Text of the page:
Friday, August 7, 2015

Folding Beijing, by Hao Jingfang (author), KenLiu (translator)

Uncanny Magazine, January/February 2015

The science fictional concept at the core of this story is very interesting. China is coping with the high population of Beijing, both in space demands and the need to keep people employed while technological progress makes workers less necessary, by "folding" the city. Literally. The same geographical territory is divided into three "spaces," with two of them folded up, collapsed, underground, with its residents cocooned and unaware at any given time. Five million, the richest, highest ranking, and/or most skilled, live in First Space.Twenty-five million, the middle class more or less, live in Second Space. Fifty million, the workers at the grubbiest, most physically demanding and distasteful jobs, live in Third Space.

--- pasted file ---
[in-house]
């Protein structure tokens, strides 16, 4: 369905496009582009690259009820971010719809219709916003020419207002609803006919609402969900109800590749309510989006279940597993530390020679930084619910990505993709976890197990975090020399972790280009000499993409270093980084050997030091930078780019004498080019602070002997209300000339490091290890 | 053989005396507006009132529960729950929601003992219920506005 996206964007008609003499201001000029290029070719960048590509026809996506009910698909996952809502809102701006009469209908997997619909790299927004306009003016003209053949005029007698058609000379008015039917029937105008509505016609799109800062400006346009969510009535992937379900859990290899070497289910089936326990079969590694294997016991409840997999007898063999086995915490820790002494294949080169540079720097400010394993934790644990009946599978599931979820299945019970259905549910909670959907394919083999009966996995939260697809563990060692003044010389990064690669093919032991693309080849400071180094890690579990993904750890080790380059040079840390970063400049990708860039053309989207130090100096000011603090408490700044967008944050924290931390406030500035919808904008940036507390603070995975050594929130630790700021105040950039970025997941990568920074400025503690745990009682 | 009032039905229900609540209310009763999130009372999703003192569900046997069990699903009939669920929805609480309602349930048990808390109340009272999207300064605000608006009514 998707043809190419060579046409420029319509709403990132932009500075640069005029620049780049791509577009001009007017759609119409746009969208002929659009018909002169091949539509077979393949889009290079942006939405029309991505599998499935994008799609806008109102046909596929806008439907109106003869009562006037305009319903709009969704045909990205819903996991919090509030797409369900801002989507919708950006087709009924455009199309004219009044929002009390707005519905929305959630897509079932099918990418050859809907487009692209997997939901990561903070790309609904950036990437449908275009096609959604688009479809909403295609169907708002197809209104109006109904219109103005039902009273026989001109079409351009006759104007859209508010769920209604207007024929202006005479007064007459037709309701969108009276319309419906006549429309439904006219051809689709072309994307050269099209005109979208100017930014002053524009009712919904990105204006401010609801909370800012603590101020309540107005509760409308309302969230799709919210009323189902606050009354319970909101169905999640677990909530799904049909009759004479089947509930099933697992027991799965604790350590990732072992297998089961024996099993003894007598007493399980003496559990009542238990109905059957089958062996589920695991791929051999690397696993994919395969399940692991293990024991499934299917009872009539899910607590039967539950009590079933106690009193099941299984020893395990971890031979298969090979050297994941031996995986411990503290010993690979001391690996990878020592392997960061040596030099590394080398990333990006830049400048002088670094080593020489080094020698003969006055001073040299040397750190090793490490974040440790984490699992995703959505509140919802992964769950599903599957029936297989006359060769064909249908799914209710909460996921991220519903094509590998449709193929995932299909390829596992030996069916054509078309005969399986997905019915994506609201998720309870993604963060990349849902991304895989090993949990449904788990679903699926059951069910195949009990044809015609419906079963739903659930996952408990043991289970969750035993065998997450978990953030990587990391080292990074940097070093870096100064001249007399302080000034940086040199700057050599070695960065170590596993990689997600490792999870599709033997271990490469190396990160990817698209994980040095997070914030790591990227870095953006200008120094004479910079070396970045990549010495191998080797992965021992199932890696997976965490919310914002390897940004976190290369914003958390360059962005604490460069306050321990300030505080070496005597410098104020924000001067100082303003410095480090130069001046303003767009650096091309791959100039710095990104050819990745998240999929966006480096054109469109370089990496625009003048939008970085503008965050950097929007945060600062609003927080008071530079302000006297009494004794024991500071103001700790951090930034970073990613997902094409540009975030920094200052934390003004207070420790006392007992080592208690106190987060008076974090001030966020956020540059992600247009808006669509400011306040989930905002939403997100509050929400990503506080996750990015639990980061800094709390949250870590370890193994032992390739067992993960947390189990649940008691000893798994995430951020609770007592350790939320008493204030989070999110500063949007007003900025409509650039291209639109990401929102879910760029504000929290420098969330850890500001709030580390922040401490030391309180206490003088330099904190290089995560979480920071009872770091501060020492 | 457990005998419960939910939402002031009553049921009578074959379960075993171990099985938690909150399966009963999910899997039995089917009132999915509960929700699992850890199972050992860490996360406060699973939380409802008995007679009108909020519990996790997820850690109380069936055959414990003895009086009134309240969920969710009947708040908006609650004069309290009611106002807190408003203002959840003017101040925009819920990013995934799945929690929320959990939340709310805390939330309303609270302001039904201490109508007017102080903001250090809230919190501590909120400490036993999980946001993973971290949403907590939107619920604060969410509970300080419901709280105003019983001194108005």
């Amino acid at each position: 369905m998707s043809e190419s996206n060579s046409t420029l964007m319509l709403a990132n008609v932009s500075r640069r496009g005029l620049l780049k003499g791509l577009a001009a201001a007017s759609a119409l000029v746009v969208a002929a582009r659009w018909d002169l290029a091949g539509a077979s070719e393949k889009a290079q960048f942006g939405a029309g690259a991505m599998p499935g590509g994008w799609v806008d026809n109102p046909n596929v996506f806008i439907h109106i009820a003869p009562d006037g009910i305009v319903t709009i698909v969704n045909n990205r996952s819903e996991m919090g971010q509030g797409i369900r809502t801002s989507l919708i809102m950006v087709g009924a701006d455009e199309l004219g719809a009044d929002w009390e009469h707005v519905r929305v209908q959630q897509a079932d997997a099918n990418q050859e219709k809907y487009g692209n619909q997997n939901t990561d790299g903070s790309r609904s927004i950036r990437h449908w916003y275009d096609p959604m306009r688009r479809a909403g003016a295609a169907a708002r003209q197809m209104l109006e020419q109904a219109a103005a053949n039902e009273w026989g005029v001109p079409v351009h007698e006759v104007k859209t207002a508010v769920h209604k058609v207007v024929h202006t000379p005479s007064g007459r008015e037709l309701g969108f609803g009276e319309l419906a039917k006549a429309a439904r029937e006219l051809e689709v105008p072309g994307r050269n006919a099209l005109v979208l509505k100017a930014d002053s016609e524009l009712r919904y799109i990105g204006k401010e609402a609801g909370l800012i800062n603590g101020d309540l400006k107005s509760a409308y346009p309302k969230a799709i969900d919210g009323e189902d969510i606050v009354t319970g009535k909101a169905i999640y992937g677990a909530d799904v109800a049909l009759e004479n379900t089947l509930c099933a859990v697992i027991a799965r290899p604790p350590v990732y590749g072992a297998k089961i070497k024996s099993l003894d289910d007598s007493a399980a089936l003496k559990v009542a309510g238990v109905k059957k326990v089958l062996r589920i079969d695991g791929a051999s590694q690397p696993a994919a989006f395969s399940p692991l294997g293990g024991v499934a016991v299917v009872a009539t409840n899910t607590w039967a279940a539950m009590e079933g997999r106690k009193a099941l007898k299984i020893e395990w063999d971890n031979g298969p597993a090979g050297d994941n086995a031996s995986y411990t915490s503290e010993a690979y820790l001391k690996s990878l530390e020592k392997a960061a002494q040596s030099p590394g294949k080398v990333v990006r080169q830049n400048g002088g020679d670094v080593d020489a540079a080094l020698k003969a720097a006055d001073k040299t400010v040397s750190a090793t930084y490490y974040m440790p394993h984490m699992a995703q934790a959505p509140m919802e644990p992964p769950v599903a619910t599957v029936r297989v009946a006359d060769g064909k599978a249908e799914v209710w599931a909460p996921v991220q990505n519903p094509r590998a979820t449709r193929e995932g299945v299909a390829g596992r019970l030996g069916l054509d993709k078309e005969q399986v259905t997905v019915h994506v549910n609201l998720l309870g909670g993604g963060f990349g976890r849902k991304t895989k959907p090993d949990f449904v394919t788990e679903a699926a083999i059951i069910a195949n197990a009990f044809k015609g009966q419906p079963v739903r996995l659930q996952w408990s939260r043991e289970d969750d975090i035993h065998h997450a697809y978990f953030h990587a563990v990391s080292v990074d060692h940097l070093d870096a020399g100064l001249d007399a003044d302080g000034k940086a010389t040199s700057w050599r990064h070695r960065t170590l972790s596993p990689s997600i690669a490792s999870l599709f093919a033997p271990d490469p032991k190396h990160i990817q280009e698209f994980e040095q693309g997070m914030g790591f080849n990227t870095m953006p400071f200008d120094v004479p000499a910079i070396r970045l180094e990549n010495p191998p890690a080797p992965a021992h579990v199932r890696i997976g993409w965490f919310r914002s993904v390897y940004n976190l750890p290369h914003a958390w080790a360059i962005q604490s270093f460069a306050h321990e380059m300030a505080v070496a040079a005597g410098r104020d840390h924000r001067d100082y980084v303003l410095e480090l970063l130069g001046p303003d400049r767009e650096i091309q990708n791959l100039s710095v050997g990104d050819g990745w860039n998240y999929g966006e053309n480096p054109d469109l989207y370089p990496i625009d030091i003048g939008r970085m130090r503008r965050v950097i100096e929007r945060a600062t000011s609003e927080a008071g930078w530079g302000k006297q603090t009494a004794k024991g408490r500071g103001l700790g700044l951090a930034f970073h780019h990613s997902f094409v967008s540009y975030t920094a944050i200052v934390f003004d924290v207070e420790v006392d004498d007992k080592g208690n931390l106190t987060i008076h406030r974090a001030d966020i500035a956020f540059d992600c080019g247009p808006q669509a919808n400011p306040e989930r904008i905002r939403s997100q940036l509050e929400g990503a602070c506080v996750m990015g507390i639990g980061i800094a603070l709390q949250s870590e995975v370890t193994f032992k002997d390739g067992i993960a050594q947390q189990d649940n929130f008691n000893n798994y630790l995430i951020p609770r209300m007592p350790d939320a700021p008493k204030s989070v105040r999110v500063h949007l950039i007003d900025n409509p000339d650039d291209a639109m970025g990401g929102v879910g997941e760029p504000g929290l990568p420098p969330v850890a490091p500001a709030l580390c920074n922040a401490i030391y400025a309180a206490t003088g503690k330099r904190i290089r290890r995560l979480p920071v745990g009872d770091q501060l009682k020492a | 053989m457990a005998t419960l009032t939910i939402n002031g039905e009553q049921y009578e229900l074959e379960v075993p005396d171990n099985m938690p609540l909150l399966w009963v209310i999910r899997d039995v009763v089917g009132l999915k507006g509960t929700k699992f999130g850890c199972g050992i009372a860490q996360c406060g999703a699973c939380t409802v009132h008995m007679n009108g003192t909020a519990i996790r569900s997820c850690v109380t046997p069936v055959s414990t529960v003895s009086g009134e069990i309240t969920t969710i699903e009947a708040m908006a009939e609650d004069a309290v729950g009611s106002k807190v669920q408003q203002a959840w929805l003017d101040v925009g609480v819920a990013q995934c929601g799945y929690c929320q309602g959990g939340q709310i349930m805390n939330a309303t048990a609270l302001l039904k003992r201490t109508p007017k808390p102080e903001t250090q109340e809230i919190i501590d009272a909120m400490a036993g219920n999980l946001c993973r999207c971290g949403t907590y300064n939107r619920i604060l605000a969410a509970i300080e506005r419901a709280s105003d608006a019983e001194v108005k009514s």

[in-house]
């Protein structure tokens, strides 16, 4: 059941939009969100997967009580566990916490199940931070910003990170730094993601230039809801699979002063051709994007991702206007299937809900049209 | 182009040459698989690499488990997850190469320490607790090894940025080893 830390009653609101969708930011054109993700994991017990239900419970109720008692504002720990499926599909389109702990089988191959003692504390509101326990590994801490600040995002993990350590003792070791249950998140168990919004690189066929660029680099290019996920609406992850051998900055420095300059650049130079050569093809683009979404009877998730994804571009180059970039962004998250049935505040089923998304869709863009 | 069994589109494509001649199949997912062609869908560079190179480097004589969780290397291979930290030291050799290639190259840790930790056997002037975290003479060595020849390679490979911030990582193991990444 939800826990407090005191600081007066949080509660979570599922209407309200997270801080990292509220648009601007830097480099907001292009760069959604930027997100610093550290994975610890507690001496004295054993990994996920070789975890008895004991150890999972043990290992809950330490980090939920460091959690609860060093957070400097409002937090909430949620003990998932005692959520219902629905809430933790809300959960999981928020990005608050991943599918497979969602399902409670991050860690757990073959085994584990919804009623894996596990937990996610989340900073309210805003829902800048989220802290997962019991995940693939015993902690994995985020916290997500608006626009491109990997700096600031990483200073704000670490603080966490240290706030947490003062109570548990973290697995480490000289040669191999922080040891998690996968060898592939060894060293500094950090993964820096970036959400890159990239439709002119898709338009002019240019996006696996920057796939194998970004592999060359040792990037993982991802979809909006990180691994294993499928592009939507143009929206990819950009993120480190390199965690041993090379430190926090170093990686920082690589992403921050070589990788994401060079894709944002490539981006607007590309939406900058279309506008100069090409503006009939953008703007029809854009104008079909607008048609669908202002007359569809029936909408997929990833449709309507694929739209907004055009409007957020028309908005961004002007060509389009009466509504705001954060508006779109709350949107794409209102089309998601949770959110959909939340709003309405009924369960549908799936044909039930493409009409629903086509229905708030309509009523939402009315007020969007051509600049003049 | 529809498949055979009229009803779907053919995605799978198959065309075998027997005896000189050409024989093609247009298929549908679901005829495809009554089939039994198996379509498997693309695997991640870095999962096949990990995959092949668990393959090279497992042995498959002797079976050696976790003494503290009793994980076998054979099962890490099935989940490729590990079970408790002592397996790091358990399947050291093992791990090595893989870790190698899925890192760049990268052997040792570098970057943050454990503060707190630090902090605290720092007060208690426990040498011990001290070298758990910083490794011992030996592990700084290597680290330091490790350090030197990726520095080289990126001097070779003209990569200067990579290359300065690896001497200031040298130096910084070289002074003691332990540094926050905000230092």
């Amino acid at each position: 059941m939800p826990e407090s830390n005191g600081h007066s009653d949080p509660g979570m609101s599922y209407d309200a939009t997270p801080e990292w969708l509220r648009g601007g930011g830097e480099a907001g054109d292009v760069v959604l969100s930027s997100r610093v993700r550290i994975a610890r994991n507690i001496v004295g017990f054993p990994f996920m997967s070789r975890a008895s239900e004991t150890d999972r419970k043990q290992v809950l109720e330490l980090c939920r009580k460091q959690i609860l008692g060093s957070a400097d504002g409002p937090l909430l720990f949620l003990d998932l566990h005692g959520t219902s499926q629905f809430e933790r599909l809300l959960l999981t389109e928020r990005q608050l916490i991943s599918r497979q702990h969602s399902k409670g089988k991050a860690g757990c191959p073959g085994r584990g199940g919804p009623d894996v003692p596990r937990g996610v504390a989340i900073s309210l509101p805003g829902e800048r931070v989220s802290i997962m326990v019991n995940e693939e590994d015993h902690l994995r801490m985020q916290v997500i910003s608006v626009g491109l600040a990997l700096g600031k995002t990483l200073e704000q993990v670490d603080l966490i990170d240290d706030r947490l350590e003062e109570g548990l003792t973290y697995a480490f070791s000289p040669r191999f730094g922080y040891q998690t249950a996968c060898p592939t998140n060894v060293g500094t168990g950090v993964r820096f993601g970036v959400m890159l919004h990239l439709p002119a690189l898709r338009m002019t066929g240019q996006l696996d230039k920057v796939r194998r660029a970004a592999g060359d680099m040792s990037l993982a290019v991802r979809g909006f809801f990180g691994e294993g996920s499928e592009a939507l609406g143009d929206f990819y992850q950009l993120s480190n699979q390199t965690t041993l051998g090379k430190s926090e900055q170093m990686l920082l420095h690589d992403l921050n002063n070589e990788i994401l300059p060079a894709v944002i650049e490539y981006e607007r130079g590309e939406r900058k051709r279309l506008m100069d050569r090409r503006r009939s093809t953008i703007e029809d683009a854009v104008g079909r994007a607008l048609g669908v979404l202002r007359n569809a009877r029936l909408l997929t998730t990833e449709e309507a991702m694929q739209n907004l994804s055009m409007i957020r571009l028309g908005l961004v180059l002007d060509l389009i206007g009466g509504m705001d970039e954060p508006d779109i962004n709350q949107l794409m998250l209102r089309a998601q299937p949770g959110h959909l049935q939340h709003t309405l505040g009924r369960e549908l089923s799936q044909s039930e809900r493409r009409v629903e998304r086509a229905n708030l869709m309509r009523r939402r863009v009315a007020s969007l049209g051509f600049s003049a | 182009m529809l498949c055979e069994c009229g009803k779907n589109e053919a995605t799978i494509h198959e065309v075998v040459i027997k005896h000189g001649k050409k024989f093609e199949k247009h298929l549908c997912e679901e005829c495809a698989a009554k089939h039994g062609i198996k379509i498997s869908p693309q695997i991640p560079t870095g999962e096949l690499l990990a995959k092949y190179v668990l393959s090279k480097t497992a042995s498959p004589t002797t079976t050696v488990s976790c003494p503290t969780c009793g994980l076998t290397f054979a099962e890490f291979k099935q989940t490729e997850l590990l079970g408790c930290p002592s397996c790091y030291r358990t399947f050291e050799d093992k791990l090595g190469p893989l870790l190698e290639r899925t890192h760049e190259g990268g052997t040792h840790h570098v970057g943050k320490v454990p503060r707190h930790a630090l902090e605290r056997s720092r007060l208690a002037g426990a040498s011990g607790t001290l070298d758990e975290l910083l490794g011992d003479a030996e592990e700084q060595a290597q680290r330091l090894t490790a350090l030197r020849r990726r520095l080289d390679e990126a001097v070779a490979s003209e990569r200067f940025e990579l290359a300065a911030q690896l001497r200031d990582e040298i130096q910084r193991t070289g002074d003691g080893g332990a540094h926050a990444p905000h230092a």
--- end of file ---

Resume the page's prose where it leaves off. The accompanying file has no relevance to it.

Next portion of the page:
Lao Dao is a sanitation worker, living in Third Space. He wants his little girl to go to a good kindergarten, and have a chance at a more prosperous life, but that takes money he doesn't have, and can't really save on his sanitation worker salary. So he takes an under-the-table job taking a message from a man in Second Space to a woman in First Space whom he is courting.

This is a fascinating exploration of some of the effects and ramifications of this organization of society. Lao Dao is likable, engaging, well-intentioned, and flawed. Those he encounters are likewise human, understandable, and imperfect.

I'll be interested to see more from Hao, if and when more is available.


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